A Clinical Decision Support System: Ontology-Driven Approach for Effective Emergency Management

A Clinical Decision Support System: Ontology-Driven Approach for Effective Emergency Management

Jalel Akaichi (King Khalid University, Saudi Arabia) and Linda Mhadhbi (The University of Tunis, Tunisia)
DOI: 10.4018/978-1-4666-9432-3.ch013
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Abstract

Inadequate response and bad decisions taken by mobile physicians may lead to bad consequences threatening rescued people lives. Moreover, there are growing information that overload physicians when facing urgent cases. In order to facilitate the on road decision making for the mobile physicians, we propose a clinical decision support system based on an ontology driven approach for effective emergency management that allows finding out as quickly as possible the needed medical resources and reserves the most suitable health care institutions according to the patient state. Specifically, this work permits to localize rapidly the closets health care institution to the emergency scene, to find out the needed medical resources to deal with the patient first diagnosis, to match the localized health care institutions that contain the necessary medical resources to fulfil the patient determined needs, and to rank medical institutions, according to urgent case requirements, in order to allow the mobile physician to perform the adequate choice of one of them.
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Introduction

Healthcare is experiencing an exponential growth in the scientific understanding of diagnostic, diseases and care pathways. As a consequence, the future outlook of healthcare knowledge management can significantly impact patient care and health outcomes. The goal of healthcare knowledge management is to provide effective, optimal and timely health care knowledge to physicians and especially to patients whenever and wherever they need it, to support them in making effective patient care decisions.

With the shortage of physicians in particular and more generally of medical staff, there is, in developed and in developing countries, a lack of medical coverage in large geographic areas (Lin et al., 2013). Over the last decade, worldwide, many thousands of people die every year due to inappropriate emergency management, inadequate responses and poor decisions made by rescue teams, etc. Regardless of the type of emergency, they are all characterized by unexpectedness and confusion (Ayeni & Misra, 2014).

The need to enhance emergency management is becoming imperative. In fact, a good health rescue system is primarily based on good emergency management (Zvikhachevskaya et al., 2009). Therefore, physicians in general and mobile ones in particular have to react promptly and efficiently to save human lives and help people with serious or life-threatening conditions especially if they are called to treat them far from medical institutions. Taking effective and swift actions to reach the patient and/or the health institution in time may help to reduce serious problems, and consequently improve the chances of patient treatment and/or survival that are of primary concern of the physician.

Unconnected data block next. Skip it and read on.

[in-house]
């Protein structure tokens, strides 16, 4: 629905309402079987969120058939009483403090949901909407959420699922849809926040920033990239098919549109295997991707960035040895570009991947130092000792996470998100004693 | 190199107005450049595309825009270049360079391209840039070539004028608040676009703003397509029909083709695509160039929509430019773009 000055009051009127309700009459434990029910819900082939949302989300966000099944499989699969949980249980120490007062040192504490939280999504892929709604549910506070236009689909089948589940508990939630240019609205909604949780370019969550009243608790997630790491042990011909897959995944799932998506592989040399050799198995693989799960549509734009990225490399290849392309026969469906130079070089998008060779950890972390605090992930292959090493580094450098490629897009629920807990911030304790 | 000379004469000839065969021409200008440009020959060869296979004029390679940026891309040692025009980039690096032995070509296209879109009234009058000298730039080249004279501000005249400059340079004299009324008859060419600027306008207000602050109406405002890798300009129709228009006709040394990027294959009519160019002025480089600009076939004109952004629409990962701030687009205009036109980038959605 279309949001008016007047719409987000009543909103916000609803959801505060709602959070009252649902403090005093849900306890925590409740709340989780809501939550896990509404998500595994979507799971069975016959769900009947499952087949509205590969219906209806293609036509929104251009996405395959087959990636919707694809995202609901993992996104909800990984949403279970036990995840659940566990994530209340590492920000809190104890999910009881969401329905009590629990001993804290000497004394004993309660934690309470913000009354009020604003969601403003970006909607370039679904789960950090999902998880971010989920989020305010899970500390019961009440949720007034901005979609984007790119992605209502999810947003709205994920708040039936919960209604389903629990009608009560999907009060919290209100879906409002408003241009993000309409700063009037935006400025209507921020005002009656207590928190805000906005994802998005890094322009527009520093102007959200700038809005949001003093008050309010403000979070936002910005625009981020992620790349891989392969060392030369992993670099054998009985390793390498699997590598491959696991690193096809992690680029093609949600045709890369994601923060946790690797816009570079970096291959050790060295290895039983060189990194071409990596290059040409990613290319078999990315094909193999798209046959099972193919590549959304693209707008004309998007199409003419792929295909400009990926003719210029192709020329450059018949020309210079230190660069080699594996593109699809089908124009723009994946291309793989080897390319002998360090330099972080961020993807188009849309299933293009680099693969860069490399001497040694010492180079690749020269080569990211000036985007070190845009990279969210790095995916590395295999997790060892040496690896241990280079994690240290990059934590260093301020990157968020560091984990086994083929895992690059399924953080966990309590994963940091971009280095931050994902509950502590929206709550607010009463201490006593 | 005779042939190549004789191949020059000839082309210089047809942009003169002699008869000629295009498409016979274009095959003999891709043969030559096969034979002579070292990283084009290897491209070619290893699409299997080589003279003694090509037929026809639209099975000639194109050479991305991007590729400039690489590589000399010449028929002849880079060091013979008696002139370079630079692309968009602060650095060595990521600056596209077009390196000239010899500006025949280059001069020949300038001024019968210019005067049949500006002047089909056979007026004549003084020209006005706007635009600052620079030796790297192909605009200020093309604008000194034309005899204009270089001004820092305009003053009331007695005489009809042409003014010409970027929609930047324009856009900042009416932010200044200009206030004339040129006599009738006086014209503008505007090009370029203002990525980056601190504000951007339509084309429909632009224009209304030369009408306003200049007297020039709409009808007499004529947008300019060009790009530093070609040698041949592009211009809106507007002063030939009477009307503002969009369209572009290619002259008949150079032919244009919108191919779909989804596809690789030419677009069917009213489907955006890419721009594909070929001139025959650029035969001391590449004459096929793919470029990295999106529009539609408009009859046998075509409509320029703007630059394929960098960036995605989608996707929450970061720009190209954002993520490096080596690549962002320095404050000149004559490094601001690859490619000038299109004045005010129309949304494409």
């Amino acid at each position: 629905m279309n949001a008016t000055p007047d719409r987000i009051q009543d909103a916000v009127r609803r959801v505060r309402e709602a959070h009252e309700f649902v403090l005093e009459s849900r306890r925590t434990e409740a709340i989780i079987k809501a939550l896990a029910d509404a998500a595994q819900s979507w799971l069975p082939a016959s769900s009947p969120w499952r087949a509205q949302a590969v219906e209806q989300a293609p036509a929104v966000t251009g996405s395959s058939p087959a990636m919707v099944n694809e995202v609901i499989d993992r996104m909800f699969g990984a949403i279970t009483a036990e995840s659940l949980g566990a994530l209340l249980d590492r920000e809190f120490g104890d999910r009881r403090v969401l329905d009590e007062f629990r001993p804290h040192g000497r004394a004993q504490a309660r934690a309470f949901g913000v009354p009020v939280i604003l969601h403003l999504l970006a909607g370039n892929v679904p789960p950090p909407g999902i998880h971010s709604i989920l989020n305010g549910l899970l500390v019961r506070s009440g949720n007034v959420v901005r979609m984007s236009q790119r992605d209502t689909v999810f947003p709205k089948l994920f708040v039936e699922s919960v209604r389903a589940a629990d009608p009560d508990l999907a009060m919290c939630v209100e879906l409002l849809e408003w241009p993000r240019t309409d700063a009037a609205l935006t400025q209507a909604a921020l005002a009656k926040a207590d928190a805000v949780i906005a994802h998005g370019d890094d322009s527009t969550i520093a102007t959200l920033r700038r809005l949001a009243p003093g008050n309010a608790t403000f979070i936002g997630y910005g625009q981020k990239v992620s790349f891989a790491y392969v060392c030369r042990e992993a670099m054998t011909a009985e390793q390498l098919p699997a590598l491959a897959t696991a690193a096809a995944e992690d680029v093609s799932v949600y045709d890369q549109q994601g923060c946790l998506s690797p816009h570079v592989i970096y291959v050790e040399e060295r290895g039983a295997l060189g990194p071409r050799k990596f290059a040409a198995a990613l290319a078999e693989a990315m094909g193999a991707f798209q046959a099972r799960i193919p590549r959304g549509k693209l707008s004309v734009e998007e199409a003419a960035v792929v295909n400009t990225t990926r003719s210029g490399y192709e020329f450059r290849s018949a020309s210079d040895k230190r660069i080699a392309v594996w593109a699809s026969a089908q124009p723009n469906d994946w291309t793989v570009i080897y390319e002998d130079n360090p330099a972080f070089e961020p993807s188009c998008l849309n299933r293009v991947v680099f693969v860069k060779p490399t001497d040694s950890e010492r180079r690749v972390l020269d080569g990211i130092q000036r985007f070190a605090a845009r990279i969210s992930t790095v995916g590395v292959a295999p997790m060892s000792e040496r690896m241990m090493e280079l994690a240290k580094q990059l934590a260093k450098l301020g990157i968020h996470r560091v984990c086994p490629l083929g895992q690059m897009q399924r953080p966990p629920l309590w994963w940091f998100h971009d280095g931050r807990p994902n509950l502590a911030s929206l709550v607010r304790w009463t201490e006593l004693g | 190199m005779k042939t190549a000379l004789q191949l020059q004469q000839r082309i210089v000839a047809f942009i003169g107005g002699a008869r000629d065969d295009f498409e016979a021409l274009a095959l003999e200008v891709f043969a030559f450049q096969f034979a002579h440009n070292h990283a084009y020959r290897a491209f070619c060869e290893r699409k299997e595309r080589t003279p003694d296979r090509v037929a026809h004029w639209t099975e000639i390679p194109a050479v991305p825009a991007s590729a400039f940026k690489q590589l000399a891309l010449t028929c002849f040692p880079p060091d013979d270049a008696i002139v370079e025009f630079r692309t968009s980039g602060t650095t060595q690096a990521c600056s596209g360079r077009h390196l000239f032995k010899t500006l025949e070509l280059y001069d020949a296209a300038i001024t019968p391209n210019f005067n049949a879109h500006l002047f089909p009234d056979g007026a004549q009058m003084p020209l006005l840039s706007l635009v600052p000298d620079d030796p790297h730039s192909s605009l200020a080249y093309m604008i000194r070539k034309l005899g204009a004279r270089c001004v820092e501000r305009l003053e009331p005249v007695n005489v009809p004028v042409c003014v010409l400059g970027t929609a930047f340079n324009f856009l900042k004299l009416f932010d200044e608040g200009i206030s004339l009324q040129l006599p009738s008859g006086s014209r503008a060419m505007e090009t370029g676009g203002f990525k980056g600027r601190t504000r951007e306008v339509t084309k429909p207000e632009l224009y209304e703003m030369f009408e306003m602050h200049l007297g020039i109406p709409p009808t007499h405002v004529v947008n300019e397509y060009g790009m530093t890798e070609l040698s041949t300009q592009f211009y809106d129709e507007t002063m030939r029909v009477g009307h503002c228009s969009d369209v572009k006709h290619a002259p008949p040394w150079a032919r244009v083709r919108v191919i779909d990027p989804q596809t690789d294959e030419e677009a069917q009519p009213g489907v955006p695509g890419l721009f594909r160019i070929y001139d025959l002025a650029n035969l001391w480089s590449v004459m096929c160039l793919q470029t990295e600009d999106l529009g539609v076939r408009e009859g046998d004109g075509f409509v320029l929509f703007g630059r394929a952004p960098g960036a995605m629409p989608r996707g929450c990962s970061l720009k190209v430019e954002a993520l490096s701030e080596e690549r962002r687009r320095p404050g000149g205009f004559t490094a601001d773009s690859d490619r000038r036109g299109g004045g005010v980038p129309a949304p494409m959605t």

The lives and health of millions of people are affected, daily, by emergencies actions. Therefore providing tools which assist mobile physicians in managing emergencies during critical and/ or urgent situations cases is essential. Indeed, hardware and software tools used to improve performance of emergency tasks are of particular interest for their ability to address the growing information overload that clinicians face. Well used information, obviously, assists them to react promptly and efficiently when facing urgent situations.

Hence, in light of these facts and in order to facilitate on-road decision-making for the mobile physician, we propose an Ontology-based medical assistance system, that allows finding out as quickly as possible the required medical resources and alerts the most suitable health care institutions according to the patient’s condition.

Ontology is defined by a set of concepts with a conforming subsumption hierarchy (Ehrig & Staab, 2004). With it, we aim to provide common, unambiguous semantics and a vocabulary for the use cases we are dealing with. Specifically, this work answers the following three research questions:

  • 1.

    How to rapidly localize the health care institution closest to the emergency scene?

  • 2.

    How to determine the required medical resources to deal with the patient’s condition?

  • 3.

    Does the local health care institution have the necessary medical resources to fulfill the patient needs?

In emergency calls where response time is critical, mobile physicians are especially qualified to deal with huge quantities of clinical data and make quick and efficient decisions in order to save human lives. In fact, the patient’s health state may change to be critical and require immediate medical intervention.

In a traditional emergency system, a senior physician is in charge of providing appropriate responses to emergency calls through an emergency hotline. He evaluates the medical emergency and decides whether or not it requires a rescue team to transport the patient to the closest medical care institution. While the traditional system can identify suitable medical institutions, it cannot predict the availability of the needed medical resources such as equipment and specialized staff. In fact, the medical condition of the patient and the medical institution are continually changing.

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